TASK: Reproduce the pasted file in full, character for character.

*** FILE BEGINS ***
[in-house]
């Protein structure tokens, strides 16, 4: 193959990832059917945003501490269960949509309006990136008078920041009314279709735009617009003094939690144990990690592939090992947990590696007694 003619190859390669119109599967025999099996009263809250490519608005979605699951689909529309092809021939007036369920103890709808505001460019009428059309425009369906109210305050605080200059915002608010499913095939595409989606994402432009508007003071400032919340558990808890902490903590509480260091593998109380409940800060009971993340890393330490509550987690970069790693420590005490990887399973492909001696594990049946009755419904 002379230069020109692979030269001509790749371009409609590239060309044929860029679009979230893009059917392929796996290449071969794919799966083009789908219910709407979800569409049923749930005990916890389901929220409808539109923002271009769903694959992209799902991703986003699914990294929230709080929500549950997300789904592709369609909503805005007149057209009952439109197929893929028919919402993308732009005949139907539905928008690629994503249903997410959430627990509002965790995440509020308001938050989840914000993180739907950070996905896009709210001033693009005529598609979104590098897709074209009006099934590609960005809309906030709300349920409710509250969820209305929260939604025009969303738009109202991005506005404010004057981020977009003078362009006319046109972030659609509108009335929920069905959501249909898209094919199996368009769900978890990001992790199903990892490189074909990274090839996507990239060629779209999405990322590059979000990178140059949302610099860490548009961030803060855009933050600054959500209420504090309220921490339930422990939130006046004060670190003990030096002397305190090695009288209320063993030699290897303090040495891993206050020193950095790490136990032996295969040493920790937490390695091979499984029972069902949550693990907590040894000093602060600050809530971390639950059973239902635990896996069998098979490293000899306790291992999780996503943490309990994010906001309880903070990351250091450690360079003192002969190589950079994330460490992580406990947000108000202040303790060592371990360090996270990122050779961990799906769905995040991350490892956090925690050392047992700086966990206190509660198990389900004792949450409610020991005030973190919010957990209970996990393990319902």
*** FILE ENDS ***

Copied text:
[in-house]
């Protein structure tokens, strides 16, 4: 193959990832059917945003501490269960949509309006990136008078920041009314279709735009617009003094939690144990990690592939090992947990590696007694 003619190859390669119109599967025999099996009263809250490519608005979605699951689909529309092809021939007036369920103890709808505001460019009428059309425009369906109210305050605080200059915002608010499913095939595409989606994402432009508007003071400032919340558990808890902490903590509480260091593998109380409940800060009971993340890393330490509550987690970069790693420590005490990887399973492909001696594990049946009755419904 002379230069020109692979030269001509790749371009409609590239060309044929860029679009979230893009059917392929796996290449071969794919799966083009789908219910709407979800569409049923749930005990916890389901929220409808539109923002271009769903694959992209799902991703986003699914990294929230709080929500549950997300789904592709369609909503805005007149057209009952439109197929893929028919919402993308732009005949139907539905928008690629994503249903997410959430627990509002965790995440509020308001938050989840914000993180739907950070996905896009709210001033693009005529598609979104590098897709074209009006099934590609960005809309906030709300349920409710509250969820209305929260939604025009969303738009109202991005506005404010004057981020977009003078362009006319046109972030659609509108009335929920069905959501249909898209094919199996368009769900978890990001992790199903990892490189074909990274090839996507990239060629779209999405990322590059979000990178140059949302610099860490548009961030803060855009933050600054959500209420504090309220921490339930422990939130006046004060670190003990030096002397305190090695009288209320063993030699290897303090040495891993206050020193950095790490136990032996295969040493920790937490390695091979499984029972069902949550693990907590040894000093602060600050809530971390639950059973239902635990896996069998098979490293000899306790291992999780996503943490309990994010906001309880903070990351250091450690360079003192002969190589950079994330460490992580406990947000108000202040303790060592371990360090996270990122050779961990799906769905995040991350490892956090925690050392047992700086966990206190509660198990389900004792949450409610020991005030973190919010957990209970996990393990319902």